How good is your data strategy? Are you planning to be incoherent?Published: Tuesday, 21 November 2017 by Matthew Tod, Head of Analytics
We recently commissioned a study from Forrester Consulting to understand how organisations are collecting and using consumer data from digital and physical interaction channels.
Forrester identifies that “It’s the age of the customer, and firms must differentiate themselves on experience. Delivering great experiences means firms must leverage what they know of customers during moments of engagement and across touchpoints to drive relevant, compelling, and personalized experiences.”
So, to do that, every organisation will need a data capture strategy that brings together all the data needed to deliver a differentiated experience. Collecting this data does not happen by chance and people who talk of data as “exhaust” have clearly been breathing fumes because it takes time, effort and investment to create the data needed to deliver a great customer experience. The good news is that 87% do have a strategy, and I confess that figure surprised and delighted me in equal measure.
Fail to plan, plan to fail
However only 48% have a strategy that aims to bring together data from all interaction channels. When you split this finding down by sector and geography we see that up to 60% of organisations do not have a complete strategy for bringing together all data to enable a coherent customer experience – as a result they are planning to be incoherent. They are planning not to deliver an enthralling experience but a disjointed experience that has no relevance to the consumer.
I’ve written before about the airline that has the same approach to passengers regardless of whether their service arrived on time or 2 hours late. The delayed customers’ interactions with the airline’s digital touchpoints is as frustrating as their flight experience because the contextual information - the flight delay, is missing from the data that underpins the customer experience strategy. This airline acts in a totally incoherent fashion which repeatedly makes my blood boil! I’m sure you have your own infuriating experiences of organisations who have a similar one-size-fits-all approaches to customer communications and digital interactions.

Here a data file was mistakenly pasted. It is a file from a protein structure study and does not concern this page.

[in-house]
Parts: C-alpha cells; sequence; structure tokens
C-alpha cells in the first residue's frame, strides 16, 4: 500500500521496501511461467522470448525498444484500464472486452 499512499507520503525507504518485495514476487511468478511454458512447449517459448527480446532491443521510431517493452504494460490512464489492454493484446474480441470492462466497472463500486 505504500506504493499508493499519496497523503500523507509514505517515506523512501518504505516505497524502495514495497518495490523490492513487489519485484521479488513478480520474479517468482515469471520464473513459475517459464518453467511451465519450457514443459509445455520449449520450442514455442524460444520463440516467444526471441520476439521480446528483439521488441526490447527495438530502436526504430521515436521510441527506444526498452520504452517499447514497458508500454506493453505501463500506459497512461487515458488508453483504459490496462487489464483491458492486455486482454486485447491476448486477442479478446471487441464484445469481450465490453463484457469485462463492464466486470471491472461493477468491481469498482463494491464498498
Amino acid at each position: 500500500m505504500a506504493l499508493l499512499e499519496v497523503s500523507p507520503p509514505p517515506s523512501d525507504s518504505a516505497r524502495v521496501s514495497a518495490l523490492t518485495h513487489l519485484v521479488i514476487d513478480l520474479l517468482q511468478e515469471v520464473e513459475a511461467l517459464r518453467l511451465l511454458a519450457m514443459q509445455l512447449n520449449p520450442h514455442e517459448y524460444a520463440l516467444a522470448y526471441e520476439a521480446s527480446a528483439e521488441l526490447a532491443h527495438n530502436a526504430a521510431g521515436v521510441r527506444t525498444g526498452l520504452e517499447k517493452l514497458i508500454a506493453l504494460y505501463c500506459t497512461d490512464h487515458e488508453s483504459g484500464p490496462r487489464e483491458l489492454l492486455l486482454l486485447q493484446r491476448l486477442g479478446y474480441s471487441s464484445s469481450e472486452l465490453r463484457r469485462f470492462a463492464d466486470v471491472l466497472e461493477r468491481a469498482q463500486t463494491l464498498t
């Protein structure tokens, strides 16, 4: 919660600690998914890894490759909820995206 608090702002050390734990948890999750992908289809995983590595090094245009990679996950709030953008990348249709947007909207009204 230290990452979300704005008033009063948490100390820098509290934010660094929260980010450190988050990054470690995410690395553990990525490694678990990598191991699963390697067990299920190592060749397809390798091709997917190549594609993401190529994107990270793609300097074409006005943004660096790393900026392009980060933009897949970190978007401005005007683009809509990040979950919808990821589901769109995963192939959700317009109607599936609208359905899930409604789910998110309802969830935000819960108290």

In our study, the majority of companies are planning to make the same mistake by having too narrow a strategy, and this omission will undermine completely the push for better customer experience.
Creating more detailed customer profiles
I know it is not glamorous, and that working on the ideal customer experience is much more fun, but can I humbly suggest that you look again at your data collection strategy? Check that all of the data that effects the customer experience, across all parts of the business, is actually being collected and aggregated into a customer profile.
- For retailers this data must include stock by size because frequently I don’t buy because you don’t have my size available, but if you don’t record that fact how will you learn what to buy or understand why I didn’t take you up on that last offer?
- For airlines, hotels and holiday companies you need to record availability as the dates I want to book always seem popular, and you will soon learn I’m totally inflexible and this can be turned to your advantage if you record this fact.
- For banks, I have to confess to being inattentive to offers, so please record the offers I have actually seen, not just those you pushed at me but I never saw. You can then intelligently prompt me rather than spam me.
An incoherent experience is often not because an organisation does not know what it wants to deliver but because it does not have the data needed to power the experience. So, do look again at your data collection strategy, and if you need more details download the report for free from this page.
LinkedIn: Matthew Tod